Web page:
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You are comparing the starting salary of the mechanical engineering majors with the average salary of the gender studies majors. Also comparing across two sites which appear to be using different methodologies.

According to the first site Mechanical Engineering majors average a salary of $111,636 a year, and Women Studies majors average a salary of $75,373 a year.

According to the second site Mechanical Engineering majors average a salary of $66,800 a year early career and $110,600 mid career, and Gender Studies majors average a salary of $42,300 a year early career, and $57,100 mid career.

It turns out people in useful majors make more, This means that they are better risks for loaning them money.
What matters is whether or not they make more than someone without a degree at all.

Is gender studies useful, if it means that you make an average of 75k a year, rather than 30ish?

Just because you *could* have made more with a different degree doesn't make it useless, not at all.
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Old 05-13-2020, 12:16 PM
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No. The default rate is what matters. While the default rate for LA is greater than for STEM, the difference is smaller than the difference in default rate between selective and less selective institutions. As we've been over already.

Also, it's incorrect to exclude a major from the "useful" lable if employer's are still willing to pay a premium for that diploma.
All that data about loan defaults should be easily quantifiable to come up with a formula for credit worthiness. It seems like banks could take into account things like major, course load, grades, extra curricular activities, and employment history to evaluate the risk in lending to each student. It would be similar to how credit history is used, where people with good credit can get more loans at a better rate than someone with bad credit. Students who are on a trajectory which indicates they will be able to pay back the loan would be able to get more money at a better rate since the banks would be more certain the loans would not be overly burdensome and they could get paid back
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Old 05-13-2020, 01:20 PM
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All that data about loan defaults should be easily quantifiable to come up with a formula for credit worthiness. It seems like banks could take into account things like major, course load, grades, extra curricular activities, and employment history to evaluate the risk in lending to each student. It would be similar to how credit history is used, where people with good credit can get more loans at a better rate than someone with bad credit. Students who are on a trajectory which indicates they will be able to pay back the loan would be able to get more money at a better rate since the banks would be more certain the loans would not be overly burdensome and they could get paid back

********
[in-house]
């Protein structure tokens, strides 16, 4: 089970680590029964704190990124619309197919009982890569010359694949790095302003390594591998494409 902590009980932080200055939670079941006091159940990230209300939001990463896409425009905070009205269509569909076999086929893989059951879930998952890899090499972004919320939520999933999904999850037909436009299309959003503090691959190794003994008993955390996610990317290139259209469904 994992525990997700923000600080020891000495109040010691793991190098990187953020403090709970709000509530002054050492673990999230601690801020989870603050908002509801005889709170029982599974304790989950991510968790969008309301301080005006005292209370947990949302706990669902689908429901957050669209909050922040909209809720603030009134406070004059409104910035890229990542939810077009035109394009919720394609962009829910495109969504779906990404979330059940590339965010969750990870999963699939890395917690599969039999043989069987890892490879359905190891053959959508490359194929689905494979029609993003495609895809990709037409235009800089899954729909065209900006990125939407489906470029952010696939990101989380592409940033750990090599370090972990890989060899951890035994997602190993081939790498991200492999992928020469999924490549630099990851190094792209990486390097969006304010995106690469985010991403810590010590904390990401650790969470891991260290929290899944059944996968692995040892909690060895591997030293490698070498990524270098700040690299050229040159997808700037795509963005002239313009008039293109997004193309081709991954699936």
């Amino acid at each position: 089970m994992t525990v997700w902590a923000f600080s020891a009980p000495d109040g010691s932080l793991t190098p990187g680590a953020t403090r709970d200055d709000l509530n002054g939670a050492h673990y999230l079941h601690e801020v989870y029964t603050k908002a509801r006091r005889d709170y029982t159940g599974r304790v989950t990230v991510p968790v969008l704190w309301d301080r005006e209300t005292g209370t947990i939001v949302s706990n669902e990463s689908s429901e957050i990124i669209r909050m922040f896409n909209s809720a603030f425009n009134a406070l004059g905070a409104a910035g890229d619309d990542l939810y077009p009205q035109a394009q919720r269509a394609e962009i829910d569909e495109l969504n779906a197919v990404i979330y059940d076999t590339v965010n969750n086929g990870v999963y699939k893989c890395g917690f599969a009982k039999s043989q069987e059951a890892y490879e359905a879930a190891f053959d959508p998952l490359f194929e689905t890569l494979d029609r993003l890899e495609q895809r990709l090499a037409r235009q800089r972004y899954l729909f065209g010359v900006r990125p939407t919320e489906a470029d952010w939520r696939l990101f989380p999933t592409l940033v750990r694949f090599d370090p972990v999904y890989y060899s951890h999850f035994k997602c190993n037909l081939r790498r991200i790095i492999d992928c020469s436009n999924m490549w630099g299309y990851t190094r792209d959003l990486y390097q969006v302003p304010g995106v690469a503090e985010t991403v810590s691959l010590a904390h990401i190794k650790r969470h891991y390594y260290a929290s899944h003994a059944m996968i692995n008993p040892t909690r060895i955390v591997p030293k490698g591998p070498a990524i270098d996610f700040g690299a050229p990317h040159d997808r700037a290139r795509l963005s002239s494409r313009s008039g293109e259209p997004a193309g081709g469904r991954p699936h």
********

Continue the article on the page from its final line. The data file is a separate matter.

A complication here is that some of the larger risk factors are selectivity of the school, age of the borrower, family income, 2-year vs 4-year. So there's a risk of making college less accessible for people that some of us would like it to be more accessible to. As creditworthiness isn't necessarily binary; money just costs more or less depending on it.

And pushing somebody better suited for poetry into engineering may not actually improve repayment prospects. Not completing the degree program is strong associated with default.

I realize I'm being rather contrary about everything without offering any good alternative solutions. Sorry. I'm just trying to puzzle all this out.
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Old 05-13-2020, 04:18 PM
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Instead of having the govt guarantee the loan, why not have them issue the loan?
Repayments are then made out of federal income tax, interest rate is (for the sake of the argument) inflation +1.5%, interest is waived if your income is below a certain level, payments only start if your income is about a mandated floor.
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Old 05-13-2020, 04:29 PM
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Instead of having the govt guarantee the loan, why not have them issue the loan?